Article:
From one bibliophile to another: Why my pre-teen self would have loved “Growing Pains”
First of all, before I start talking about Kanika’s brand new book “Growing Pains” for teen readers, I feel honour bound to disclose here that Kanika and I have been closely associated for the past few months over different writing projects. This post, consequently is not an attempt at book review but rather a bibliophile’s notes on all the sunniness that this book disperses to its readers.
My brain and intellect in my pre-teen and teen years was honed by a steady staple of Enid Blyton, Wodehouse, Arthur Conan Doyle and Agatha Christie. I was immersed in fairy worlds, traveled to exotic locations, indulged in good ol’ British humour and yet transfixed by the fictional-yet-all-too-possible courtroom legal battles. Reading gave me the ability to travel to new worlds across space and time and seemingly showed that the impossible was yet, just the undiscovered.
Growing Pains transported me back to a flash back of Alicia’s struggles with measles in The Upper Fourth at Malory Towers though the setting and the characters were very different in both the books.
Below are some of my reading notes if you wish to pick up a copy of the book.
Genre: School fiction
The book features teenaged twins Tara and Rashi though Tara is clearly the heroine. Tara is bookish and serious while Rashi is an extrovert and loves her bit of daily fun. Their Mama and Papa make up the remainder of their little family. The book starts off on a note of trouble. Thirteen year old Tara is in a new school with her twin and endures severe stomach pains. The unrelenting warden of the school refuses to acknowledge the severity of Tara’s discomfort and sends her back to class. With Rashi and Tara’s friend Priya coming to her rescue along with Mama, Tara is rushed off to hospital for an emergency appendectomy.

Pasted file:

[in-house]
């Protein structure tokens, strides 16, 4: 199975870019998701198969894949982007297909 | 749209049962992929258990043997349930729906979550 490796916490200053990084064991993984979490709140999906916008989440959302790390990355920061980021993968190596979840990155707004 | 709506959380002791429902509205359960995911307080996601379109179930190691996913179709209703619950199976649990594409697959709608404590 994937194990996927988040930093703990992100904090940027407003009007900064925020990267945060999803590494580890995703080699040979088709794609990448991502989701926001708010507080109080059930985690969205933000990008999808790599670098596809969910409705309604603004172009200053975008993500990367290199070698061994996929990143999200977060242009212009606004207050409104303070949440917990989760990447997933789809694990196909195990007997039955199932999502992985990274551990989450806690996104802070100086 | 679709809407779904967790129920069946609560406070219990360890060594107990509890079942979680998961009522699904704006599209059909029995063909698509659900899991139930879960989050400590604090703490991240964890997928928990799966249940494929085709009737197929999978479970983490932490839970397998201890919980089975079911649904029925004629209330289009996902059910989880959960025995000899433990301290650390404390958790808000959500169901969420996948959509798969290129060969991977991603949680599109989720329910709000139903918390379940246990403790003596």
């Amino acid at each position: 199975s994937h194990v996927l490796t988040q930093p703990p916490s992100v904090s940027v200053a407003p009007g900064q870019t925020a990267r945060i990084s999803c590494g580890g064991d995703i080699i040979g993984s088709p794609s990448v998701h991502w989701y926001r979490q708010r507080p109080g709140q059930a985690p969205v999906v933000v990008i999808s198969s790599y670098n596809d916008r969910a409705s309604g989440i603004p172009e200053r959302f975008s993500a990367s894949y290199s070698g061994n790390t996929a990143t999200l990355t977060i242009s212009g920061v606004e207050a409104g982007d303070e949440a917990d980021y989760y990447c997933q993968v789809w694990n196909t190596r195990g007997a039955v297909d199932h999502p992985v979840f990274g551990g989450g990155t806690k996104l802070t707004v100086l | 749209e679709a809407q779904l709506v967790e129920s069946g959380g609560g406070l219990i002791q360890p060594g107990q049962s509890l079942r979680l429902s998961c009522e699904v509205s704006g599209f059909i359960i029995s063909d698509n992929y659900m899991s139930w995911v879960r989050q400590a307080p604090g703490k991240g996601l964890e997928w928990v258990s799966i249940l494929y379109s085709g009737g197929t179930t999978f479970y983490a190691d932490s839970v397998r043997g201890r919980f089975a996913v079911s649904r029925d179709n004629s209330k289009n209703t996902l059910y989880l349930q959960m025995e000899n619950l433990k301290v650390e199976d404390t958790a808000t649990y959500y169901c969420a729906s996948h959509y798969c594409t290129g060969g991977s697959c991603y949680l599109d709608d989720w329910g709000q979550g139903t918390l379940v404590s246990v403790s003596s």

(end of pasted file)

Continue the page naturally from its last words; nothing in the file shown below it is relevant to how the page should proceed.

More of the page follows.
What I liked about the book:
Strong character development: I enjoyed the descriptions of even the smaller characters in the story. Kanika’s portrayal of Mrs Ghoshal as a glum and taciturn woman uninterested in student welfare is intriguing simply for the word portrait she builds of the woman in our minds. The subsequent unraveling of the reasons behind Mrs. G’s conduct and the transformation after that shows Kanika’s finesse as an author.
Plot: The book is clear-eyed right from the beginning as to what’s main story. The short travails of a sick teenager, the raging hormones that come into play when Tara meets her big crush, Sid, his inexplicable distance, merely days from his many sweetheart visits to her sick room; Rashi’s exuberance all add to conjure a tale that’s instantly relatable to a modern day teenager’s life.
Humour: My favourite chapter of the novella was “General Mama to the rescue” in which Tara’s agitated Mama hot wires a truck to move it for making way for Tara’s ambulance to get through and had me in splits. Of course, I loved the Wodehouse reference in “A search in vein”. Kanika knows her Wodehouse! The hilarious usage of puns such as “A search in vein” when the nurse had difficulty in finding a vein for Tara’s intravenal drip highlights humour in a difficult situation. Any book that has a healthy dose of humour always scores brownie points on my reading scale.
Bibliophile’s opinion: Yay, if you are a teenager and love reading Malory Towers or St.Clare. The struggles of this book, the setting and the development of lead characters are very different from Enid Blyton’s writing style but it will still leave you with the same warm fuzzy feelings that you get after reading hers.